Linked by Stuart MacKenzie on Wed 2nd Jul 2003 18:31 UTC
Apple Are you a long time Windows user curious about the Apple Switch campaign? Are you wondering if you should try it? Read below for my experience with the whole thing... twice. Just over a week ago I purchased a new 12" Apple PowerBook G4...
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Sounds familar
by Henry on Thu 3rd Jul 2003 04:40 UTC

I actually switched around 2 years ago now, but I can tell where he's coming from. I actually switched off of Windows to BeOS around 5 years ago, so my real migration was from Hacked-to-be-modern BeOS R5 to brand-freaking-new OS X 10.0. I think my BeOS experience prepared me well for having large parts of the OS missing or non-functioning. When my machine first arrived, I still had to boot in to OS 9 to burn a CD or DVD, install drivers and that sort of thing. OS X wasn't even the default bootup. About 3 months after buying my Mac, I was getting very discouraged. I had purchased it to run OS X, not OS 9, and stability in either was terrible. A switch back to BeOS, Linux, or even Windows seemed inevitable.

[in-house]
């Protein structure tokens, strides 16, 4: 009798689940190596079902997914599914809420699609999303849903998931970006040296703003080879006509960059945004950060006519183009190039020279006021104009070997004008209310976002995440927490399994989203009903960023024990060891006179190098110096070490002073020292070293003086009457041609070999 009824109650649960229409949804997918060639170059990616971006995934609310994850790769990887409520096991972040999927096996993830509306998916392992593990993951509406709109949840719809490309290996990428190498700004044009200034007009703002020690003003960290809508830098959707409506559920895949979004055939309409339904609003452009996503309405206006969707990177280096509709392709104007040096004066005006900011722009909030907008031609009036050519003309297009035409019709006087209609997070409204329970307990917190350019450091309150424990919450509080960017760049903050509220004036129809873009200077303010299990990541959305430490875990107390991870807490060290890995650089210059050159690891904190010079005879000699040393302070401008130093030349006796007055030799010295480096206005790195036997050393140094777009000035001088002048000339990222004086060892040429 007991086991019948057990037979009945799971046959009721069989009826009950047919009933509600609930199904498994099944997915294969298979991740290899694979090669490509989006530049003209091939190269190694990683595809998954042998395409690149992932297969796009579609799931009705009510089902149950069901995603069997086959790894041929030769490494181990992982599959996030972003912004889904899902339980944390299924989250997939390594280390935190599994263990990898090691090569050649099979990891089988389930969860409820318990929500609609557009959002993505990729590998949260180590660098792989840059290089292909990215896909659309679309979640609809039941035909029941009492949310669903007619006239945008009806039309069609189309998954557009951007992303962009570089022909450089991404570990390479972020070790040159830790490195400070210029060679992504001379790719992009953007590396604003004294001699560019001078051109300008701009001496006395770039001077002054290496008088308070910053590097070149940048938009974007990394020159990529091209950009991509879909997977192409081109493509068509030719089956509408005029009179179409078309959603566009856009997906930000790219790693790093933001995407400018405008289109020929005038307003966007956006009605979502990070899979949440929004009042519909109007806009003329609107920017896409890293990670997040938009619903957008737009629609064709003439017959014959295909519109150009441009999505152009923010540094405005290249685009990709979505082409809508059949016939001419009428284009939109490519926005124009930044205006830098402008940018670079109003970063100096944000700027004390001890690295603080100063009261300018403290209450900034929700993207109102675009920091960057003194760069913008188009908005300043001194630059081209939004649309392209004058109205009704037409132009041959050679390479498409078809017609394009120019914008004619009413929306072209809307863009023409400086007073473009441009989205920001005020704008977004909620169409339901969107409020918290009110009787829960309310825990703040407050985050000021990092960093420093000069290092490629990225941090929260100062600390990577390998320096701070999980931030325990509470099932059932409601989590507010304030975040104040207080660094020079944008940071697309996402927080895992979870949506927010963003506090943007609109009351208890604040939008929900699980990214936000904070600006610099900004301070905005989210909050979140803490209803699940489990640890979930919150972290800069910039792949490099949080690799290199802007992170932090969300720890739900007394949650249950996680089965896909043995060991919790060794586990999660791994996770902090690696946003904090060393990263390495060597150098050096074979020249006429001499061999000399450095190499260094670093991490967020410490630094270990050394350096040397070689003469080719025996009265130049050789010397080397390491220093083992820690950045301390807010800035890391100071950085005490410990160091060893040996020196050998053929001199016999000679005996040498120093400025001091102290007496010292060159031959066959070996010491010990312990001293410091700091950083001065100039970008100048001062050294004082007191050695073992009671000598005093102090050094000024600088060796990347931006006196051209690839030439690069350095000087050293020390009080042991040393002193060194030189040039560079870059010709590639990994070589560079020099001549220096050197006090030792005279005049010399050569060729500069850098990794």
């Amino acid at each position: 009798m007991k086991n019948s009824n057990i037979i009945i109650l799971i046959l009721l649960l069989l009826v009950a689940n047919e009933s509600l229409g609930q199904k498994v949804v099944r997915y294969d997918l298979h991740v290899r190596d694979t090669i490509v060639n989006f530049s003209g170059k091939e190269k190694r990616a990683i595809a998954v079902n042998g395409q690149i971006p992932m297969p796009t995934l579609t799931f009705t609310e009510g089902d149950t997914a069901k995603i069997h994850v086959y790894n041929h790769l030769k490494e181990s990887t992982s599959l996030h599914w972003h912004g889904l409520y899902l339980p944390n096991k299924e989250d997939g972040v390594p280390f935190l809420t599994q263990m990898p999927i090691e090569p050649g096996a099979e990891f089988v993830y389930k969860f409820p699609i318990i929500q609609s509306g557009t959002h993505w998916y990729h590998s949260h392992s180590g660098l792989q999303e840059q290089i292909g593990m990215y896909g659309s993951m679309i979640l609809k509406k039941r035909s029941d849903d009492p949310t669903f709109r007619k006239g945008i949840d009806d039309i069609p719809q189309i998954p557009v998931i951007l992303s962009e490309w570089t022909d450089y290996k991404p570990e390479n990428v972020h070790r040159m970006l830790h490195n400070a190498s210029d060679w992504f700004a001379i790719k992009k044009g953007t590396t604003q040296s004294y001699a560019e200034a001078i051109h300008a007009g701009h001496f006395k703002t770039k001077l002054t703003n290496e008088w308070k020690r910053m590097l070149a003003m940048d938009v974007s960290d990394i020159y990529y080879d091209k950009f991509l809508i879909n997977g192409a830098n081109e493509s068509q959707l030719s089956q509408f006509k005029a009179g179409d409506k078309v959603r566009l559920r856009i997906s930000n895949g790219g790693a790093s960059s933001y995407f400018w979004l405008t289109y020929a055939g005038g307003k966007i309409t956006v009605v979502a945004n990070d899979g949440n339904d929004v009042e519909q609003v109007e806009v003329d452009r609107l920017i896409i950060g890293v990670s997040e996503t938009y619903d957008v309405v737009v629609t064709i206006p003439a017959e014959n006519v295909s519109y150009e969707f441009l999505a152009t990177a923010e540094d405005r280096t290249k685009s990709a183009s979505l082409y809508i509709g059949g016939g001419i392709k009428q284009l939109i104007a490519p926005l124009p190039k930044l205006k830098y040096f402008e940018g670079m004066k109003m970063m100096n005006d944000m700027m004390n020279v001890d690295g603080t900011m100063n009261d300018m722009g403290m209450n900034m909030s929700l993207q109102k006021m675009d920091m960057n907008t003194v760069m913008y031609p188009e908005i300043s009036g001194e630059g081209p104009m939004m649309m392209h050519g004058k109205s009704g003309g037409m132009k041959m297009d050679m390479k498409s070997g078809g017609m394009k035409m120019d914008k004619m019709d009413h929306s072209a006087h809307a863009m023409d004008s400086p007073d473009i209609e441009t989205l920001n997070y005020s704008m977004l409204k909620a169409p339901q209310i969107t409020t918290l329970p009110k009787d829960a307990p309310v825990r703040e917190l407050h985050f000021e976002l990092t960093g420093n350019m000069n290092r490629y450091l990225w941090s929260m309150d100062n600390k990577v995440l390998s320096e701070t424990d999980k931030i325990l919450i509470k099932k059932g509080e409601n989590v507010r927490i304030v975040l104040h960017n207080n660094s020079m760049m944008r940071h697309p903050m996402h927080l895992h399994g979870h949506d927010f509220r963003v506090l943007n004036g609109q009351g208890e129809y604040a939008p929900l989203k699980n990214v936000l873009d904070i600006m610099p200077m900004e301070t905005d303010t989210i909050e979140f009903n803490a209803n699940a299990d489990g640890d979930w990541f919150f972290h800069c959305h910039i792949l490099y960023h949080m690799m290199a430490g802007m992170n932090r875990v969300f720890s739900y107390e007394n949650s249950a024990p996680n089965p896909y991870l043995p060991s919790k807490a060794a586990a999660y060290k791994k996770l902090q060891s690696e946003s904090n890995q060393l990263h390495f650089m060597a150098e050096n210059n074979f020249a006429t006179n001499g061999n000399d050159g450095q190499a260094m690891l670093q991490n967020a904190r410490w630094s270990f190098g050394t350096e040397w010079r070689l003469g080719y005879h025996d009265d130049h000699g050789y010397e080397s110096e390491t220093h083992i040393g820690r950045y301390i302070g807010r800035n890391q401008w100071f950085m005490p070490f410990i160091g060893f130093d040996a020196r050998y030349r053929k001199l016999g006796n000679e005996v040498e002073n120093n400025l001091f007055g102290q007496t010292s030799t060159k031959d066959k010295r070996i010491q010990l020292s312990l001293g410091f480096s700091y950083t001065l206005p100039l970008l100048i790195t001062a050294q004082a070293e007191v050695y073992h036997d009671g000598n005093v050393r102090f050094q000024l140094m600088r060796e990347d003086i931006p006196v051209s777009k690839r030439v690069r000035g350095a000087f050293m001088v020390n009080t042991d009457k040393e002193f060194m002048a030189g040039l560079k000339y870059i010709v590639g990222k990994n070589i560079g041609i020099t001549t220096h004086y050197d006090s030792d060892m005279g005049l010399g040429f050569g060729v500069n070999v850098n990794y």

Luckily, 10.1 came out right about this time. I was very pleasantly surprised to discover its upgrade price (nothing), but my hopes for the platform were lower at this point. 10.1 really got me back into it. I could finally do stuff I had wanted to do, like making DVDs and running (more) Unixy stuff. The development tools had become useable (though still not great), and the apps I really wanted (Office, PhotoShop, DVD SP) really started arriving. 10.1 was enough of an upgrade that I was willing to stick with my Mac for a while longer.

After a year of Mac owership, it came time to buy a computer; I try to update every 12 months. I don't know what had happened in those past 12 months, but there was no question in my mind at this point that I'd be buying another Mac. I finally felt like I was part of a computing community where stuff really happened. I had switched to BeOS because I was upset with Microsoft's apparent inability to make neccessary changes, only to end up with a dead OS. In Mac land, stuff really happens. I couldn't turn my back on this.

In the next few months, I plan to buy a new G5. I'm reasonably confident that it will be at least as useful to me as my previous machines. 10.3 looks exciting, and I've become completely hooked on iTunes and its store. In the end, my Mac turned out to be all I had wished for, it just took a few point releases.